posted by on

11 Views This is more info
No comments

                        “But I am trusting you, O LORD, saying, ‘You are my God!’                            My future is in your hands.”  (Psalm 31:14-15a)

You have no doubt seen the bumper stickers which profess, “God is My Co-pilot.”  The saying was perhaps taken from the 1943 Robert Lee Scott Jr. World War II memoir using these same words and later adapted as a 1945 film. Some in the Christian community have been critical that this expression sends the wrong message. They argue that when we say that God is a ‘co-anything’ – it makes Him the same as that with which He is compared. For instance, by saying God is your co-pilot, you may be giving the impression that you are equal to God. You may also be unintentionally indicating that you don’t totally trust God, because you are not allowing Him to be fully in charge. In the specific case of an airplane, the co-pilot fully takes over the controls from the main pilot only when told to do so. This begs the question:  if God is our co-pilot, do we do as we please and go where we want and only let God take over when needed? Would it be better perhaps to say, “God is My Pilot.”  It’s certainly food for thought.

In her 2019 book, Nerves of Steel, author Tammie Jo Shults tells a powerful personal story of landing a damaged Southwest Airliner. On April 17, 2018, Shults was the captain of a routine four-hour domestic flight carrying 148 passengers from the LaGuardia to Dallas airports. Only 20 minutes into the flight at about 32,000 feet, a piece of a turbine fan blade dislodged and caused catastrophic engine damage. The plane began to violently shudder, and debris shattered one of the passenger windows releasing air out of the cabin.  Passengers screamed, prayed, and began to send messages to their loved ones on the ground. Working together, Shults and her first officer were able to stabilize the aircraft. It was then that Shults made an intercom announcement stating, “We are not going down . . . we are going to Philly.” When the aircraft was cleared for landing, the Captain uttered two words in the form of a question: “Heavenly Father?” It was as if she yielded the control of the plane to a higher authority by asking, “Okay God – you got this?” With an aircraft that was resisting being steered in every way, Shults knew they had only one shot. And one shot was all that they needed.

One of the major reasons many Christians consistently fail in their lives is because they want to be in charge using God as a back-up when their plans do not work out. This attitude is always a platform for disaster. Consider the times you have tried to maintain control of your own life and ended up in one big mess. On those occasions you most likely turned to God ending up being rescued only when you finally surrendered to His will. When we decide to follow Christ, we must unlearn the falsehood that we are not the ‘captain of our own destiny’. Moses instructed Joshua and the people of Israel: “The LORD himself goes before you and will be with you; he will never leave you nor forsake you. Do not be afraid; do not be discouraged” (Deuteronomy 31:8). In the midst of a life-or-death emergency, the Lord prepared and guided Captain Tammie Jo Shults through incredible feat. Afterwards, passengers said that her one simple reassuring message, “We’re not going down,” made all the difference. By stating this, the distraught travelers knew that their pilot was in control and that there was a plan and a safe destination awaiting them. As followers of Christ, we must cling to that viewpoint in our spiritual walk as well.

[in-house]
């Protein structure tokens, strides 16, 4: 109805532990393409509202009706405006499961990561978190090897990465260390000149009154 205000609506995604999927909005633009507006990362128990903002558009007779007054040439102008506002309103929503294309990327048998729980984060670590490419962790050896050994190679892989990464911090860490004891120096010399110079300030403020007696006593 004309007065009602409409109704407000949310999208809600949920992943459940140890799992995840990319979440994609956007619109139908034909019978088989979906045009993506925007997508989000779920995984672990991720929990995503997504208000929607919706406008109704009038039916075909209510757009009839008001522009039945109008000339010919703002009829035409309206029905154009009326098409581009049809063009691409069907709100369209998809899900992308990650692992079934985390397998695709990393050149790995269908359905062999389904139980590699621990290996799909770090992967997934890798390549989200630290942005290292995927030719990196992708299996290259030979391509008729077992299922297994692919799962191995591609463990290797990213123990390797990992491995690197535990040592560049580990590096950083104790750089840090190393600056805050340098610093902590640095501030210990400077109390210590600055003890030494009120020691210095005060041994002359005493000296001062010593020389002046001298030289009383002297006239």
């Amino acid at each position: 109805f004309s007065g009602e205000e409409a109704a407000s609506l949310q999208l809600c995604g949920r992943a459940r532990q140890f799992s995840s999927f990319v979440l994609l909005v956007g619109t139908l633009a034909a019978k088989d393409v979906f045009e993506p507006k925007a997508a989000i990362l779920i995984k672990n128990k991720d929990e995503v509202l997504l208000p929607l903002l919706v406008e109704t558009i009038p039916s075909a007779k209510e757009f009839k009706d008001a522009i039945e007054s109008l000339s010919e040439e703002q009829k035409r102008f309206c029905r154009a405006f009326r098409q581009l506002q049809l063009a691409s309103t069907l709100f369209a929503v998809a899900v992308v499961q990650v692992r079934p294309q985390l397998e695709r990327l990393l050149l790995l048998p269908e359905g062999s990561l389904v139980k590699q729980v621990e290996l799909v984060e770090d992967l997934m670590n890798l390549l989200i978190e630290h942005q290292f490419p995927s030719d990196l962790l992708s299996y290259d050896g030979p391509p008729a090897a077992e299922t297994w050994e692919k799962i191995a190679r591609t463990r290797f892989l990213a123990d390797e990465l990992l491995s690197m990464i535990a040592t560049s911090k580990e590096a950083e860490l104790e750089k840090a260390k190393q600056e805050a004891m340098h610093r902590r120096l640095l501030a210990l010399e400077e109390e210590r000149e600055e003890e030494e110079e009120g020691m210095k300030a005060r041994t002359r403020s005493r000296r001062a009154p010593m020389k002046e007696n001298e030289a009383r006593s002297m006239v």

The passengers of the Southwest Airlines Flight quickly learned a lesson that sometimes the road is going to get bumpy. However, if you fully place your trust in the right captain – you will realize that He is in control. Like the Apostle Paul, we are affirmed by the turbulent times we experience. “And since we are his children, we are his heirs. In fact, together with Christ we are heirs of God’s glory. But if we are to share his glory, we must also share his suffering” (Romans 8:17). When we say God is our pilot instead of our co-pilot, we yield to His direction and recognize that because of His grace – we are indeed co-heirs.  Someone once said, “If God is your co-pilot, then switch seats. If the devil is your co-pilot, then switch planes!” Asking God to guide our vessel is a life-altering decision.  So . . . who’s in charge of you?

REFLECTION: Have there been aspects of your life you have released to God’s control? What parts have you attempted to personally control? What will it take to for you to fully allow God to be in charge?


See "About Me" tab on Homepage
Recent Related Posts


Lift up a fellow Christian!

Beginning of Wisdom exists in order to foster relationship with Christ through journaling, fellowship and mentorship. Your comments are welcome and encouraged to: offer prayers; express how the author's post helped or encouraged you; reinforce God's truths expressed by the author; challenge or correct ideas with your own Bible-based input; request specific content; express thankfulness; etc.

You are not logged in. Log in or register to support your brothers and sisters in Christ!